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Crime Files – Out by Natsuo Kirino #BookReview

Natsuo Kirino’s novel tells a story of random violence in the staid Tokyo suburbs, as a young mother who works a night shift making boxed lunches brutally strangles her deadbeat husband and then seeks the help of her co-workers to dispose of the body and cover up her crime.

The ringleader of this cover-up, Masako Katori, emerges as the emotional heart of Out and as one of the shrewdest, most clear-eyed creations in recent fiction. Masako’s own search for a way out of the straitjacket of a dead-end life leads her, too, to take drastic action.

Out by Natsuo Kirino book cover

Title: Out | Author: Natsuo Kirino | Publisher: Vintage | Pages: 520 | ISBN: 9780099472285 | Publication date: 2 September 2004 | Starred Review: Yes | Source: Purchased

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Out Review

Natsuo Kirino is a prolific and popular writer of detective and crime fiction who has achieved significant success in her native Japan. Only a few of her books are available in English translation, ‘Out’ being the first and best known.

It’s a book I found unexpectedly challenging. At over 500 pages it’s long and, despite its apparently simple plot, it’s a complex read. The book follows a group of women who work together on the night shift in a factory making box lunches. When one of the women kills her abusive husband, the group band together to dispose of the body. The plot progresses in unexpected ways and at a slow pace, but manages to be gripping and involving.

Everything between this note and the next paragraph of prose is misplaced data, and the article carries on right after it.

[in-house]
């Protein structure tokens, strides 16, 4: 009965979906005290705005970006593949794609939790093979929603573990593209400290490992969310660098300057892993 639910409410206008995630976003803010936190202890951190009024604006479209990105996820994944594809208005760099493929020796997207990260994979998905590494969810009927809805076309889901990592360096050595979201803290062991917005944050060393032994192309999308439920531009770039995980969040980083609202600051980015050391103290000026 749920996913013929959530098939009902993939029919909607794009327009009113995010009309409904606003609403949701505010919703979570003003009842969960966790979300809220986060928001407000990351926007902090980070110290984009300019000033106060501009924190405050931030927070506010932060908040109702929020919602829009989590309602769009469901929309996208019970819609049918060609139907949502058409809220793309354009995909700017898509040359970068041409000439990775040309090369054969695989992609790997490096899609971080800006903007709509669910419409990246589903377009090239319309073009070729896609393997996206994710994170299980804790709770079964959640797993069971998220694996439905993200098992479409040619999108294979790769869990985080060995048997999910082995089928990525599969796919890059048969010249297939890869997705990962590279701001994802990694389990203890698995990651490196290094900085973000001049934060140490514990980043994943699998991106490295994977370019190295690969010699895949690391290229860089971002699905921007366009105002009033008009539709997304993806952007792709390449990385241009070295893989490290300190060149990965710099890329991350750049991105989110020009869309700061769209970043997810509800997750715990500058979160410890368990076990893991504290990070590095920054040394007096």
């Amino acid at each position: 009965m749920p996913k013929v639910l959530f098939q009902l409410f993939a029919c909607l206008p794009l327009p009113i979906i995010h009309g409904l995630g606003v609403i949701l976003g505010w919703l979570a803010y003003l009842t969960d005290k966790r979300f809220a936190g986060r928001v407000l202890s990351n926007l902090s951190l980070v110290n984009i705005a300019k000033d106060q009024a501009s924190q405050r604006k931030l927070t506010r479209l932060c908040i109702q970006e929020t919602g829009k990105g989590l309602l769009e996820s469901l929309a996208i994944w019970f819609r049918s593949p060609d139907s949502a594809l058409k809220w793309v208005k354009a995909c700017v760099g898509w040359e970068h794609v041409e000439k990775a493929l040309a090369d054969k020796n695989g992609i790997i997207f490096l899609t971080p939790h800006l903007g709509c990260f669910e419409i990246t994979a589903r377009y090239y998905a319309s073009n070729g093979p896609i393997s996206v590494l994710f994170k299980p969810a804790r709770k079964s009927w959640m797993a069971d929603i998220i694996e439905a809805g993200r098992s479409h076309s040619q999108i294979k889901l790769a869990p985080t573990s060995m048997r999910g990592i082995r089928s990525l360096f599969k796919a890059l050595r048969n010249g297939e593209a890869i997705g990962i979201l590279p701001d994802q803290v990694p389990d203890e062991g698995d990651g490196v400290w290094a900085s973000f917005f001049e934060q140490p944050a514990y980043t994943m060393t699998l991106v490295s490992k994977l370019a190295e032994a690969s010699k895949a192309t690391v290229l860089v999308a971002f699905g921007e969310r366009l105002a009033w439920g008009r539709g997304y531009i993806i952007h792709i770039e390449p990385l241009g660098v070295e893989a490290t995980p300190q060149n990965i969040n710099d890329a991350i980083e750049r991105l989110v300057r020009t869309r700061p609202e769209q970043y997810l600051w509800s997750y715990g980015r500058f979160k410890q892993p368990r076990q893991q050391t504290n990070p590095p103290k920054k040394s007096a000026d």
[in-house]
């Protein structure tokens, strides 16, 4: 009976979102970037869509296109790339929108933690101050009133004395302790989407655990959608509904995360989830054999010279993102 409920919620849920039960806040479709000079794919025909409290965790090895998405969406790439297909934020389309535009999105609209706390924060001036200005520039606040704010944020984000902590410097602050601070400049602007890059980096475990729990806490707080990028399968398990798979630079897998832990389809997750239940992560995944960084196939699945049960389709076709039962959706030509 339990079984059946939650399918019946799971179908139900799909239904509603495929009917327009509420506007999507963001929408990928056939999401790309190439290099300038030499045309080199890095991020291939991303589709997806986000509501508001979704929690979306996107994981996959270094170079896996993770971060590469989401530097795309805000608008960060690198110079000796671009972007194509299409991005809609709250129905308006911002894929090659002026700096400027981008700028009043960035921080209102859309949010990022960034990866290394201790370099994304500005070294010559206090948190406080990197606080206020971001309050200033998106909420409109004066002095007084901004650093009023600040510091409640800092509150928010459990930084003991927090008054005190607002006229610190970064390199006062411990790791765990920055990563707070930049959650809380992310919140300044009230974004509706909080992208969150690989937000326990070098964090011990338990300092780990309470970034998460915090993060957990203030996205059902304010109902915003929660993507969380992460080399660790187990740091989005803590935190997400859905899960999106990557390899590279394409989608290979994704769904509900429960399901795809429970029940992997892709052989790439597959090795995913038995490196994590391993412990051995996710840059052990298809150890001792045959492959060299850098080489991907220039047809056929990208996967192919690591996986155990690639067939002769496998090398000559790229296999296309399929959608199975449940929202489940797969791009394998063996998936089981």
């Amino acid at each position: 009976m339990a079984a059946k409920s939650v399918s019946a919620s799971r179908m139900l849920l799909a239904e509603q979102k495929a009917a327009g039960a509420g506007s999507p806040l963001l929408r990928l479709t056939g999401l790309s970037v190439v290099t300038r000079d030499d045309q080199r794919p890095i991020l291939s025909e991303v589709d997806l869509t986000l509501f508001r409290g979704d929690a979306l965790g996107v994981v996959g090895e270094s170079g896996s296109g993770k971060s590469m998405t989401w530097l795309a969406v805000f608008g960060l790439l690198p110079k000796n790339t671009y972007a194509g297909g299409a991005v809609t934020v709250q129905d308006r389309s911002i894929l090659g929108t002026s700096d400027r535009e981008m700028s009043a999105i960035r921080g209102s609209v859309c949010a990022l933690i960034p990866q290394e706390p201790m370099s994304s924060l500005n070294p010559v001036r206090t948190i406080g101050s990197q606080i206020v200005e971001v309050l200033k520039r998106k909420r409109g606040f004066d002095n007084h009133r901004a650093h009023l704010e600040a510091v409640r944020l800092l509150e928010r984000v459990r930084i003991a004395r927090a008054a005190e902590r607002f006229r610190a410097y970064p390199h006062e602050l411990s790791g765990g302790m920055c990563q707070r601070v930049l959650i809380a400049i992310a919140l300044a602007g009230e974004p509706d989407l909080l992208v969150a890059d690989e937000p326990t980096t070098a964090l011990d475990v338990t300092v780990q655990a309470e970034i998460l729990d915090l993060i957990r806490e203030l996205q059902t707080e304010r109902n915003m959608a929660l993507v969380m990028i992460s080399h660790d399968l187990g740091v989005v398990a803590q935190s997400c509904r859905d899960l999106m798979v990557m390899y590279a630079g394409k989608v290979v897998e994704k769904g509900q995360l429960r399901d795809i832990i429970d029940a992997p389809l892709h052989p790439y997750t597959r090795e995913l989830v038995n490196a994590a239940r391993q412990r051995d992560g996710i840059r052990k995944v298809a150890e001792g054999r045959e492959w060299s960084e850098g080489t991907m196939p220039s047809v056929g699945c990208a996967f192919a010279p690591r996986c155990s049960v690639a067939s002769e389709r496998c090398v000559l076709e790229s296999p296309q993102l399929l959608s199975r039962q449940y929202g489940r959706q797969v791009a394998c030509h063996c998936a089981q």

It must be said that it’s also unrelentingly bleak. Focusing on the lives of the characters, it examines the experiences of economically disadvantaged women in modern Japan. Day to day existence feels like a struggle for all of them, with the demands of night working juggled alongside the need to care for children and elderly relatives. Kirino also writes about toxic masculinity in Japanese society, with the male characters largely abdicating responsibility or actively engaged in acts of physical or psychological abuse against women. 

Equally shocking is the graphic violence in the book. The scenes of dismemberment, murder and rape are horribly detailed and very difficult to take at times. In common with many classics of crime fiction, this is a book about the capacity for brutality and criminality that exist in ordinary people. As such it is a hard read. It’s the quality of the writing prevents it from becoming too much, particularly the humanity of the characters. For all the horror that surrounds them, I found that I couldn’t give up on them. 

‘Out’ may not be an easy novel, but it’s definitely a worthwhile one. As an examination of the human condition and the impacts of violence on both victims and perpetrators it‘s as impactful as pretty much any western crime novel I could name.  

Content Warning:


You can purchase a copy of this book via your normal retailer, but please consider purchasing it from a local indie bookshop instead. It can be found here at Indiebound or at Bookshop. Please note the Bookshop link is an affiliate link and each purchase you make through it helps to support Sci-Fi & Scary and keep the site running.

Published inBook ReviewsCrime FilesStarred Reviews

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